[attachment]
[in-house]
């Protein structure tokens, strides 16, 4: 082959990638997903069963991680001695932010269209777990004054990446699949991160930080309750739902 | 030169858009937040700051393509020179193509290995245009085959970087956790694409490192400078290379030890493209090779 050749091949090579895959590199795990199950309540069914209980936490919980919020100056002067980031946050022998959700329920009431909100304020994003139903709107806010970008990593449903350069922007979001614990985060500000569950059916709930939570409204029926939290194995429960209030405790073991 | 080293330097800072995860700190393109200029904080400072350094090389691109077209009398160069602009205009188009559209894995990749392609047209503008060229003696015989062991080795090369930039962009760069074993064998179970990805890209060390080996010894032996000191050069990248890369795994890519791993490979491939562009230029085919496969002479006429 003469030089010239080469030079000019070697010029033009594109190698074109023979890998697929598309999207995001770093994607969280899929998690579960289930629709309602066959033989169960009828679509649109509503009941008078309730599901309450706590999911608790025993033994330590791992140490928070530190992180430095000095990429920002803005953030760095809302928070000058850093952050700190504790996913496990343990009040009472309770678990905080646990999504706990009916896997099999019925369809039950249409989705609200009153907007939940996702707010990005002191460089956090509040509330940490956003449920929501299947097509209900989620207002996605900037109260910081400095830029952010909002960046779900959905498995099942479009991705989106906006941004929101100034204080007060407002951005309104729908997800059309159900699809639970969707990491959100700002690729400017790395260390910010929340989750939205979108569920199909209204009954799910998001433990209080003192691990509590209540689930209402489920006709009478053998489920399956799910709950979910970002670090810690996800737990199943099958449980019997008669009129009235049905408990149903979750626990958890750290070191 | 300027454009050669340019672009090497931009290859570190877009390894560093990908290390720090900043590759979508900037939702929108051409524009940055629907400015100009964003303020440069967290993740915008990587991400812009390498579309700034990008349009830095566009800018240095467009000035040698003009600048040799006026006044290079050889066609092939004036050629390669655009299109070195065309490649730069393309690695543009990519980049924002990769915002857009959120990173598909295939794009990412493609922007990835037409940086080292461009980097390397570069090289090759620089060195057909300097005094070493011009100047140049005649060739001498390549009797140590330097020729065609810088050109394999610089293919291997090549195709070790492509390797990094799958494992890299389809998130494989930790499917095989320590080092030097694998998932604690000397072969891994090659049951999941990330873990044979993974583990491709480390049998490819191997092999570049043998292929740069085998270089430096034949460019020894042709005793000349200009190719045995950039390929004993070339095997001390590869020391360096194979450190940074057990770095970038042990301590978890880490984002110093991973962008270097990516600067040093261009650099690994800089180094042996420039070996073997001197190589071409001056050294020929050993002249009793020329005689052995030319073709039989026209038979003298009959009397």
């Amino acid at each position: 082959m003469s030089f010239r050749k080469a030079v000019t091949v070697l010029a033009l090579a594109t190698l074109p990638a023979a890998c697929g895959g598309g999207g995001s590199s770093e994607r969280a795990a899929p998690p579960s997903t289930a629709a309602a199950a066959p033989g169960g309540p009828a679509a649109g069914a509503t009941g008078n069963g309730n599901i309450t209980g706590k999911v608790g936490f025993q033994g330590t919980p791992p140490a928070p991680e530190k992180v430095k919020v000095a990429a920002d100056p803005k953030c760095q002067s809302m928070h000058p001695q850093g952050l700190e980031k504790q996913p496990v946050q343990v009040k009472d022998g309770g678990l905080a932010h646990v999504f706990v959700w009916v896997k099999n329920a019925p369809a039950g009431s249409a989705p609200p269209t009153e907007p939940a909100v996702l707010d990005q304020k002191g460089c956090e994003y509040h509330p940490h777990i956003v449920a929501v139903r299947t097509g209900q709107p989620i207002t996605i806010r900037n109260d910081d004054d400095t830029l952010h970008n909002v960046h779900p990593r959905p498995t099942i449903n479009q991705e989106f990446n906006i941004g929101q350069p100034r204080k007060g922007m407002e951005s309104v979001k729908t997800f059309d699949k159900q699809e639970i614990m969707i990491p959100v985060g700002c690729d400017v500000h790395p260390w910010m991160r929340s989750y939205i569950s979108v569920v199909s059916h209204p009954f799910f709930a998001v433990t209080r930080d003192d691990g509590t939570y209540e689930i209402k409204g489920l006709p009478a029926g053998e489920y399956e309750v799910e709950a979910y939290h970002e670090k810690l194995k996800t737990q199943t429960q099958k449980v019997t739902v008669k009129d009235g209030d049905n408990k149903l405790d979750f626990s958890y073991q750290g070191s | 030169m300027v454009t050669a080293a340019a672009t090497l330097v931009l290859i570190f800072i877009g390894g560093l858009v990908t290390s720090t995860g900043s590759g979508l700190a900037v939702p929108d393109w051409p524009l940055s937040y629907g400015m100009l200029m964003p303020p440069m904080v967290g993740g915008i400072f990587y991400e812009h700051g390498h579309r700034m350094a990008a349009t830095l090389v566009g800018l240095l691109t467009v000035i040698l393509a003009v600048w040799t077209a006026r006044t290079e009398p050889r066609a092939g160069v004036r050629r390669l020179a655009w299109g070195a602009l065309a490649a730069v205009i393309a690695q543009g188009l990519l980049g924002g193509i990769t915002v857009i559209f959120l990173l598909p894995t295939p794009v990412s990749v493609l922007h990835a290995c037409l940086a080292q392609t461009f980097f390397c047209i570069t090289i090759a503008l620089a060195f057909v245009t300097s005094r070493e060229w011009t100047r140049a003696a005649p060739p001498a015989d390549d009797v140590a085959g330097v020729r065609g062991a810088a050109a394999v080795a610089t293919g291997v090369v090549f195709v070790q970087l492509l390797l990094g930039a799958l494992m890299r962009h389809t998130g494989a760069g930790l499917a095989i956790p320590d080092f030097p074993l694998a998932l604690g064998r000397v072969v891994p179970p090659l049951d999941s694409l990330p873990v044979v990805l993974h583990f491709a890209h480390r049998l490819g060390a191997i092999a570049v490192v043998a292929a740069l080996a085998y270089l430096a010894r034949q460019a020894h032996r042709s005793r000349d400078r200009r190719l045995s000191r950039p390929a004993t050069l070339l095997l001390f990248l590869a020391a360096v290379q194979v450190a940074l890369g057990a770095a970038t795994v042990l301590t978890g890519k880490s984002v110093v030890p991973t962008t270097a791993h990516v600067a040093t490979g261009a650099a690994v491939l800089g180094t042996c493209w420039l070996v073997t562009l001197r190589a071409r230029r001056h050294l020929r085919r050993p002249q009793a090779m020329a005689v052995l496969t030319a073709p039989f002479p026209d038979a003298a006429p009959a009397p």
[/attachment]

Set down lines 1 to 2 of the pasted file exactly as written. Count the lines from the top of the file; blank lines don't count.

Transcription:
[in-house]
């Protein structure tokens, strides 16, 4: 082959990638997903069963991680001695932010269209777990004054990446699949991160930080309750739902 | 030169858009937040700051393509020179193509290995245009085959970087956790694409490192400078290379030890493209090779 050749091949090579895959590199795990199950309540069914209980936490919980919020100056002067980031946050022998959700329920009431909100304020994003139903709107806010970008990593449903350069922007979001614990985060500000569950059916709930939570409204029926939290194995429960209030405790073991 | 080293330097800072995860700190393109200029904080400072350094090389691109077209009398160069602009205009188009559209894995990749392609047209503008060229003696015989062991080795090369930039962009760069074993064998179970990805890209060390080996010894032996000191050069990248890369795994890519791993490979491939562009230029085919496969002479006429 003469030089010239080469030079000019070697010029033009594109190698074109023979890998697929598309999207995001770093994607969280899929998690579960289930629709309602066959033989169960009828679509649109509503009941008078309730599901309450706590999911608790025993033994330590791992140490928070530190992180430095000095990429920002803005953030760095809302928070000058850093952050700190504790996913496990343990009040009472309770678990905080646990999504706990009916896997099999019925369809039950249409989705609200009153907007939940996702707010990005002191460089956090509040509330940490956003449920929501299947097509209900989620207002996605900037109260910081400095830029952010909002960046779900959905498995099942479009991705989106906006941004929101100034204080007060407002951005309104729908997800059309159900699809639970969707990491959100700002690729400017790395260390910010929340989750939205979108569920199909209204009954799910998001433990209080003192691990509590209540689930209402489920006709009478053998489920399956799910709950979910970002670090810690996800737990199943099958449980019997008669009129009235049905408990149903979750626990958890750290070191 | 300027454009050669340019672009090497931009290859570190877009390894560093990908290390720090900043590759979508900037939702929108051409524009940055629907400015100009964003303020440069967290993740915008990587991400812009390498579309700034990008349009830095566009800018240095467009000035040698003009600048040799006026006044290079050889066609092939004036050629390669655009299109070195065309490649730069393309690695543009990519980049924002990769915002857009959120990173598909295939794009990412493609922007990835037409940086080292461009980097390397570069090289090759620089060195057909300097005094070493011009100047140049005649060739001498390549009797140590330097020729065609810088050109394999610089293919291997090549195709070790492509390797990094799958494992890299389809998130494989930790499917095989320590080092030097694998998932604690000397072969891994090659049951999941990330873990044979993974583990491709480390049998490819191997092999570049043998292929740069085998270089430096034949460019020894042709005793000349200009190719045995950039390929004993070339095997001390590869020391360096194979450190940074057990770095970038042990301590978890880490984002110093991973962008270097990516600067040093261009650099690994800089180094042996420039070996073997001197190589071409001056050294020929050993002249009793020329005689052995030319073709039989026209038979003298009959009397």